5 basic rules to prevent accidents and injury during a move

December 8, 2014

In the rush of moving day, it's easy to overlook safety. To ensure no one gets hurt, follow these 5 basic rules to prevent accidents and injuries from occurring.

5 basic rules to prevent accidents and injury during a move

According to the CSST, one third of all professional movers suffer from back injury—despite being trained to use proper lifting techniques. Presumably you are not a professional mover, which is why you should be extra careful when moving with the help of friends and loved ones. In fact, being aware of the potential dangers involved goes a long way in preventing accidents and injury during a move.

1. Take charge

If you've always imagined yourself in the role of an operations manager, this is perfect training. You'll need to oversee the entire operation, and therefore:

  • Be ready at the new home to greet your helpers and direct them to the rooms where boxes and furniture go.
  • Keep them hydrated by providing plenty of water, especially on hot summer days.
  • Intervene when you see anyone breaking the safety rules.

2. Follow five basic rules

  1. No one is to carry unnecessarily heavy loads or oversized items on their own. Insist that two people move large items, even if they're lightweight.
  2. No one should ever carry more than one box at a time; they need to see where they're walking to avoid tripping.
  3. Require non-slip shoes (no sandals!) and gloves for everyone. This will improve traction and reduce the risk of injury.
  4. Have in place the necessary equipment to carry appliances and heavy loads, such as straps, dollies and hand trucks.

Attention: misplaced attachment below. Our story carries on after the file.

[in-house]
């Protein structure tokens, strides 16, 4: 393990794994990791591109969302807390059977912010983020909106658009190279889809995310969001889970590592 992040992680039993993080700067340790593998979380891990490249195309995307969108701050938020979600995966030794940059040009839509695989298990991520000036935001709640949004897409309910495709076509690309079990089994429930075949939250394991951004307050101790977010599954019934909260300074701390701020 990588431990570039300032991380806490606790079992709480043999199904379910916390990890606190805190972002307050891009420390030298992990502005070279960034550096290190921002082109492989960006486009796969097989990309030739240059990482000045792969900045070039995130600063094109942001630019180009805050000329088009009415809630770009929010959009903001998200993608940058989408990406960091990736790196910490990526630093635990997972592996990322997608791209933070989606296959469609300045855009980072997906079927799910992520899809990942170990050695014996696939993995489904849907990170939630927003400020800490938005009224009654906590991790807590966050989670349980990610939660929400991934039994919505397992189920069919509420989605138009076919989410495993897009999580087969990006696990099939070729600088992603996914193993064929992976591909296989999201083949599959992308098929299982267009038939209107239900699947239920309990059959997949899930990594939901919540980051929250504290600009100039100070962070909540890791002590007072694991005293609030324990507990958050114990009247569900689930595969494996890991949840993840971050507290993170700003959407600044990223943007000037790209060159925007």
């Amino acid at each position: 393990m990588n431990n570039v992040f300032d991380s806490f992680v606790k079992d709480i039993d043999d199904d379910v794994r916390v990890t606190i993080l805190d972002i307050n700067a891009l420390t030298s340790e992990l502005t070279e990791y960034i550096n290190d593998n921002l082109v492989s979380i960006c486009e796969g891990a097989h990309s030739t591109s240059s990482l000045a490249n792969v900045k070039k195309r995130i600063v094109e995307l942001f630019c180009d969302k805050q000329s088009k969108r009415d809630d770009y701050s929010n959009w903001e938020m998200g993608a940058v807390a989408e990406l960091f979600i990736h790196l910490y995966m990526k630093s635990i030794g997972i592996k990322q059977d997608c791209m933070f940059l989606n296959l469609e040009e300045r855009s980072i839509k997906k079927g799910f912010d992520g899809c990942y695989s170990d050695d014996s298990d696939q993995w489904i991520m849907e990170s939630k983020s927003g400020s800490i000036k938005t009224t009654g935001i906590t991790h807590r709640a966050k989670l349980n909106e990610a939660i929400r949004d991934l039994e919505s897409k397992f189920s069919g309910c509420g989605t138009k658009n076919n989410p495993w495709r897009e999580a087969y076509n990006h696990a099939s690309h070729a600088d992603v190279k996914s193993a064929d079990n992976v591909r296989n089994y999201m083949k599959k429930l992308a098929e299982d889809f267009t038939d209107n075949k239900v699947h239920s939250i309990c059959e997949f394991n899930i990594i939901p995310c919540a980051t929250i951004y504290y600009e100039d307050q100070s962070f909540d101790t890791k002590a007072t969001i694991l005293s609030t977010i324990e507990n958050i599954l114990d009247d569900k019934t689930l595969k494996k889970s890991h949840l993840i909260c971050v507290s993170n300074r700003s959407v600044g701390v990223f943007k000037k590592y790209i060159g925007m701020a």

5. Load the truck so that larger items are at the back. This will allow your helpers to warm up their muscles a little bit before moving them and therefore reduces the risk of injury.

3. Clear obstacles

Anyone taking a break should avoid high-traffic areas.

  • Downtime could be used to pick things up off the floor and clear away anything cluttering walkways and paths.

4. Protect your body

Bending with the knees is not enough to avoid injury.

  • You must rely only on the thighs muscles and never on the back when lifting.
  • It’s important to carry the load as close to the body as possible.
  • If you’re losing your grip or need a break when carrying a heavy load, take your time and put it down.


  • No open-toed shoes are allowed on the premises, and that includes the "operations manager”.
  • Clothing should cover the shoulders and knees. (Anyone wanting to flex their muscles and show off their buff physique will have to wait until after the move!)
  • Wear a hat if it's hot and sunny.

5. Minimizing risk

Moveable parts of furniture must be secured (drawers, doors, sofa bed, full-length mirror).

  • Disassemble them completely, or anchor them to the piece of furniture.
  • Boxes should be reinforced with duct tape on the bottom and the top to prevent them from opening.
  • Label any boxes that are either "heavy" or "fragile".
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